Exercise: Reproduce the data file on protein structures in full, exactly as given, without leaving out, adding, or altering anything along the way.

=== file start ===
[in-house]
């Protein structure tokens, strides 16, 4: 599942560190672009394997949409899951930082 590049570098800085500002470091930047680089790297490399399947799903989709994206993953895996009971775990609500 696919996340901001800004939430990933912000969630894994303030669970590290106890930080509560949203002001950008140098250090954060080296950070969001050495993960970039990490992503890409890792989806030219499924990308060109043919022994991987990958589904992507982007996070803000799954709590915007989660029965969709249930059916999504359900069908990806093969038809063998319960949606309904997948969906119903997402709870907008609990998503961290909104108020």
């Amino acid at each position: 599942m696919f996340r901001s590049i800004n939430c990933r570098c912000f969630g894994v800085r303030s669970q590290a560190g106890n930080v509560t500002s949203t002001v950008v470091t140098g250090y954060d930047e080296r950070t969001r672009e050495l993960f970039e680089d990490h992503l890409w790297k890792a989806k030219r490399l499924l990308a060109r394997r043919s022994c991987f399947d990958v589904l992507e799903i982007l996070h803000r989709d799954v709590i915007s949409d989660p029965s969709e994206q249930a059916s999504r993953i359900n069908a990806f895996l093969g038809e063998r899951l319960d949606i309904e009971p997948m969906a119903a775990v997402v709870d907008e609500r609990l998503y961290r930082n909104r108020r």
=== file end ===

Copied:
[in-house]
């Protein structure tokens, strides 16, 4: 599942560190672009394997949409899951930082 590049570098800085500002470091930047680089790297490399399947799903989709994206993953895996009971775990609500 696919996340901001800004939430990933912000969630894994303030669970590290106890930080509560949203002001950008140098250090954060080296950070969001050495993960970039990490992503890409890792989806030219499924990308060109043919022994991987990958589904992507982007996070803000799954709590915007989660029965969709249930059916999504359900069908990806093969038809063998319960949606309904997948969906119903997402709870907008609990998503961290909104108020």
């Amino acid at each position: 599942m696919f996340r901001s590049i800004n939430c990933r570098c912000f969630g894994v800085r303030s669970q590290a560190g106890n930080v509560t500002s949203t002001v950008v470091t140098g250090y954060d930047e080296r950070t969001r672009e050495l993960f970039e680089d990490h992503l890409w790297k890792a989806k030219r490399l499924l990308a060109r394997r043919s022994c991987f399947d990958v589904l992507e799903i982007l996070h803000r989709d799954v709590i915007s949409d989660p029965s969709e994206q249930a059916s999504r993953i359900n069908a990806f895996l093969g038809e063998r899951l319960d949606i309904e009971p997948m969906a119903a775990v997402v709870d907008e609500r609990l998503y961290r930082n909104r108020r």